There can be a fine line between "art" and "eyesore"—especially when it comes to roadside dinosaurs. Which side the 122-foot-long "Vermontasaurus" falls on is a matter of taste.
As reported by the Associated Press, last month the 61-year-old Vermont resident Brian Boland decided to create a dinosaur out of the scrap wood around the margins of the small Post Mills Airfield (which he owns) in Thetford, Vermont. Boland and volunteers nailed whatever bits and pieces they could find together to create the towering sculpture, and, despite its ramshackle appearance, I quite like it. It won't win any prizes for scientific accuracy, but its spiky, monstrous appearance evokes the way I thought of dinosaurs as a child.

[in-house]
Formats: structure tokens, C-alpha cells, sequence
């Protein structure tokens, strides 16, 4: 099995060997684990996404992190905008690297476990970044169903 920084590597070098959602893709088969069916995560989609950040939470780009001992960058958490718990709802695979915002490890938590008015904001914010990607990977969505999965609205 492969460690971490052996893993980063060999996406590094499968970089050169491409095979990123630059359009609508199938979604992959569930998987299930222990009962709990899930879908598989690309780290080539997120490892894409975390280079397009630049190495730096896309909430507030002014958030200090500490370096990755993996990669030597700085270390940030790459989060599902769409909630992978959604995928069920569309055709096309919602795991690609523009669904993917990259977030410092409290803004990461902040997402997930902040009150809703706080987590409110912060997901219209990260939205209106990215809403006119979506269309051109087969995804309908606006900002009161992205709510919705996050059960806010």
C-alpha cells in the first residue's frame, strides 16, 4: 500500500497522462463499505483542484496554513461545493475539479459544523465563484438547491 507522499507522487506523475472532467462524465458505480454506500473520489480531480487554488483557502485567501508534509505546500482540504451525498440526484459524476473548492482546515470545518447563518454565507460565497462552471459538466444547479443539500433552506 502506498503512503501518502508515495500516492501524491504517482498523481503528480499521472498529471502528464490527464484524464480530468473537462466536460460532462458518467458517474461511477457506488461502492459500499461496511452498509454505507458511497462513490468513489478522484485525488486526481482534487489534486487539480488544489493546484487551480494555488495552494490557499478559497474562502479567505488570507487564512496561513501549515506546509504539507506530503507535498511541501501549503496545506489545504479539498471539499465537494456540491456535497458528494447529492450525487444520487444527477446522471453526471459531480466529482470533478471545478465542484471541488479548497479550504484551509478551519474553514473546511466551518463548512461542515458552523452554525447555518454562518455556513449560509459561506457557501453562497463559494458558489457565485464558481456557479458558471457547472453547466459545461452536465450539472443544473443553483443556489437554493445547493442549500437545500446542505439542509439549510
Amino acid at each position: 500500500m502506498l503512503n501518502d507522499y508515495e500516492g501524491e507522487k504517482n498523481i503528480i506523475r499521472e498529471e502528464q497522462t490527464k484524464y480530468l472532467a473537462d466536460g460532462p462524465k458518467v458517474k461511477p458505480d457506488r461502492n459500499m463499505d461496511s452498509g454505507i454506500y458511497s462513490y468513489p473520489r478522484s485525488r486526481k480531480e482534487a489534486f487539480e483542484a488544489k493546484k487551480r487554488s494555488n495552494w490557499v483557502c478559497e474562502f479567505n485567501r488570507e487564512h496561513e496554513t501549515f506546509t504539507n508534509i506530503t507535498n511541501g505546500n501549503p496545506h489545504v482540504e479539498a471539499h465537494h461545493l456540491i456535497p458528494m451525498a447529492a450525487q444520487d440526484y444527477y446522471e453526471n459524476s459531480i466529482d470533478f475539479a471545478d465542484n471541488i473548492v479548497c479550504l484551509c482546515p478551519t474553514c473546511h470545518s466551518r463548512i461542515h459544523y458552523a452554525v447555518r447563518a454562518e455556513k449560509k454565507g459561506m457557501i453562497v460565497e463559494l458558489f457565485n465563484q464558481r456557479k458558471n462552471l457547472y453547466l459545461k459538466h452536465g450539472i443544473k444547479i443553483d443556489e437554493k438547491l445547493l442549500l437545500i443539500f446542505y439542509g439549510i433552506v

Town officials are not as pleased with Boland's work. To them, the wooden dinosaur is a structure—not a sculpture—and hence Boland should have applied for a $272 building permit before bringing Vermontasaurus to life. Furthermore, the Vermont Division of Fire Safety has raised concerns about whether the dinosaur might come tumbling down on tourists, and Boland has been cited for other violations related to development of his land. What started as a fun construction project has turned into a bureaucratic morass, and Vermontasaurus may not be able to escape the death trap of local rules and regulations. Its fate has not yet been decided, but Bolan says he has been told he might have to tear it down.
What do you think? Is Vermontasaurus an eyesore that should be taken down, or is it a neat piece of art which should be allowed to stand? Have your say below.